Sunday, December 8, 2013
It is most encouraging to see the intensive attention that Maine work force challenges are receiving from the governor, the Legislature, education leaders and the private sector.
A Raytheon software engineer stretches in a robotic suit made for the Army in Salt Lake City in 2008. A reader says median salaries for software engineering and information technology jobs in Maine “tend to fall significantly behind national median salaries” for the same type of work.
The Associated Press
Particularly noteworthy are efforts such as Educate Maine’s Project Login. This collaboration between Maine’s public higher education system and employers seeks to increase the number of graduates qualified to enter key information technology positions that are difficult to fill for Maine employers.
There is good reason to focus on information technology, as the job outlook remains strong but inadequate numbers of students are opting to enroll in programs of study to prepare for employment.
In addition, for the strategy to produce the intended results, Maine employers will also need to take a close look at the competitiveness of the salaries they are paying for these key information technology occupations.
Students possessing sought-after degrees and qualifications in these fields tend to function in a national labor market. Latest occupational wage and salary data for these occupations from the Maine Department of Labor and U.S. Bureau of Labor Statistics show that Maine median salaries tend to fall significantly below national median salaries for the same occupational category.
For example, the reported median salary in 2011 for computer systems analysts in Maine was $66,700 versus the U.S. median of $78,770.
For computer software engineers (applications), the median salary in Maine was $72,880 and $89,280 for the U.S.
If more students enter Maine information technology programs of study and gain valuable internship experience with Maine employers, let’s also make sure we offer them jobs with the competitive salaries set in the national labor market.
‘Ma Hurley’ inspired other teachers as well as students
Thank you for glorifying the life of Maria Hurley in the March 6 obituary (“Feature obituary: Maria Hurley, 92, demanding English teacher at Deering”). She helped not only students but also other teachers. Younger educators eagerly took ideas from her, and they became better teachers.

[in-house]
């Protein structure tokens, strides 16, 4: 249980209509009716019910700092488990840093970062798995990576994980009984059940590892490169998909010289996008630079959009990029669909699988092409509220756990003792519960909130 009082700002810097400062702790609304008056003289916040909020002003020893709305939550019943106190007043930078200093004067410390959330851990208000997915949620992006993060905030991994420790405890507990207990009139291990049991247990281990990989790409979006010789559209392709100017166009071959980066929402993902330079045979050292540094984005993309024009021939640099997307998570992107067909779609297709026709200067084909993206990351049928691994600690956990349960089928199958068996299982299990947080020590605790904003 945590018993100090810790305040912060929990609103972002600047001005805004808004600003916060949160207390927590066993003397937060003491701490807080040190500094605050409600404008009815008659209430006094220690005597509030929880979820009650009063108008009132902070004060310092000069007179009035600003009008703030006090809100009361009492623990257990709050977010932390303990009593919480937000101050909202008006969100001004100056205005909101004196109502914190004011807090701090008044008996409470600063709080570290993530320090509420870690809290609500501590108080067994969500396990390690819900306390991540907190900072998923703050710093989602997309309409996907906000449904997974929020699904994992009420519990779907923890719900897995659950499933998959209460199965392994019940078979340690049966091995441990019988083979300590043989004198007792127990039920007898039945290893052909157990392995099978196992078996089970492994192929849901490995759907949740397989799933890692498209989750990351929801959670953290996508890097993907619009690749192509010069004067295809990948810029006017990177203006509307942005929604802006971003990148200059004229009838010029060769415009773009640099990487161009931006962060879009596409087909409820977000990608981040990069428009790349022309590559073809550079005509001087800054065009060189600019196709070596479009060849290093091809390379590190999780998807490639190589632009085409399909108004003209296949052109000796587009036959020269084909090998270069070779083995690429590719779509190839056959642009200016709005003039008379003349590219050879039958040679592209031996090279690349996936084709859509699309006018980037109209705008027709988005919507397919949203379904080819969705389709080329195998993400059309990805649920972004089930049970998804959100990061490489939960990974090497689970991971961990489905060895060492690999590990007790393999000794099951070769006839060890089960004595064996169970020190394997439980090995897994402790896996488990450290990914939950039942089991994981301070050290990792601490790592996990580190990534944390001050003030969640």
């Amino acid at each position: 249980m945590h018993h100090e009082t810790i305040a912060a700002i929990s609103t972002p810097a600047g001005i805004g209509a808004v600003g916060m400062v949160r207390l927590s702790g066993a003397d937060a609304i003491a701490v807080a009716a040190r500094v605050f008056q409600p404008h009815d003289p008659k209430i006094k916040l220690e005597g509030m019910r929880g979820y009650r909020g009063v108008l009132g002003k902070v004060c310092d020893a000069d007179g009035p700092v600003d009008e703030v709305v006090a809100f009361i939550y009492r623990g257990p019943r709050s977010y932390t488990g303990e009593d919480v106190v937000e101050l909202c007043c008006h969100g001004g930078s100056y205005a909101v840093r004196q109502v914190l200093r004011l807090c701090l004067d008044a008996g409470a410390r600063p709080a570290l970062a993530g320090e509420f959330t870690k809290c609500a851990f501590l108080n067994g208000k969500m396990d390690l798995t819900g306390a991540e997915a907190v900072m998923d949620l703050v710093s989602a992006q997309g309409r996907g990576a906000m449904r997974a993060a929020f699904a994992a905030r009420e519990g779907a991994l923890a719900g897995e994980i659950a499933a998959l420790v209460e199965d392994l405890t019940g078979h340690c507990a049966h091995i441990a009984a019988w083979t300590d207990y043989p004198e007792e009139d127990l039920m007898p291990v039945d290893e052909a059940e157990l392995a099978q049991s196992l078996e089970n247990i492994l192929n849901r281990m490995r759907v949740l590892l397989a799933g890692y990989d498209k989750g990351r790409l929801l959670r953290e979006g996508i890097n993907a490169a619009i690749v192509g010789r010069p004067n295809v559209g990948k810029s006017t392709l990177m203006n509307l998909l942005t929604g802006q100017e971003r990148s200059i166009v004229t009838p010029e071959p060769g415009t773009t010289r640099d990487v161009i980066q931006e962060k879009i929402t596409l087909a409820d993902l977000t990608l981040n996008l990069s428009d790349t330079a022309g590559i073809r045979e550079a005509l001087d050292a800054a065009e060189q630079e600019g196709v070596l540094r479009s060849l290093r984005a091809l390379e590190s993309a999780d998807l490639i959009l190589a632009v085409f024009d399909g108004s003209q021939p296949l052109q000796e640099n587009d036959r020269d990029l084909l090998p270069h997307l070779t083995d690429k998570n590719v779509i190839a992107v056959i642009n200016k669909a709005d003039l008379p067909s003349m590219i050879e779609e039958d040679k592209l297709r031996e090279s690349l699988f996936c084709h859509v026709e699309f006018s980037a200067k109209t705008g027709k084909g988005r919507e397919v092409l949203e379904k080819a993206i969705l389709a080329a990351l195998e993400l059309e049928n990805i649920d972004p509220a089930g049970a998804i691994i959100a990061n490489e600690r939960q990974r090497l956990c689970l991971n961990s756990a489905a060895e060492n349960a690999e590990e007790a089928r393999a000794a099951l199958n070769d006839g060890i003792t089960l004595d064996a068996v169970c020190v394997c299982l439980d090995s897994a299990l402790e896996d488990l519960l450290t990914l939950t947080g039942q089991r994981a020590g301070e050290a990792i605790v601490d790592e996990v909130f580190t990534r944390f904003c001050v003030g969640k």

“Ma Hurley” was revered by her colleagues and students.
It is a little-known secret that when the superintendent of schools in Falmouth accepted the similar position in Portland, he said, “I want Maria Hurley to leave Falmouth and work in the Portland public schools.” She did, and Falmouth was not pleased.
Obviously, Portland benefited. “Scientia est potestas.” (“Knowledge is power.”)
Morton G. Soule
U.S. Navy must join efforts to shield rare whale species
Considered the rarest large whale species on Earth and among the rarest of all marine mammal species, North Atlantic right whales have, for centuries, found themselves in the wrong place at so many times in our nation’s short history.
They’re slow, and contain a high percentage of blubber, both of which made them the “right” whale to hunt during the height of 18th-century whaling, because they’re easy prey and float even after being killed.
Now, as pointed out in Russell Wray’s recent op-ed (“Maine Voices: Navy’s training-testing plans pose unacceptable risk to delicate species,” March 7) with fewer than 400 remaining, right whales are again under assault, this time from the U.S. Navy’s underwater testing programs that are known to damage the whale’s most precious sense – its ability to hear.
The fact that right whales – and other species likely to be affected by the Navy’s planned use of explosives and mid-frequency sonar – have Endangered Species Act protections should be enough to encourage the Navy to take every step possible to relocate and limit their activities, which even the Navy acknowledges will result in countless instances of marine mammals experiencing temporary and permanent damage and even death.
(Continued on page 2)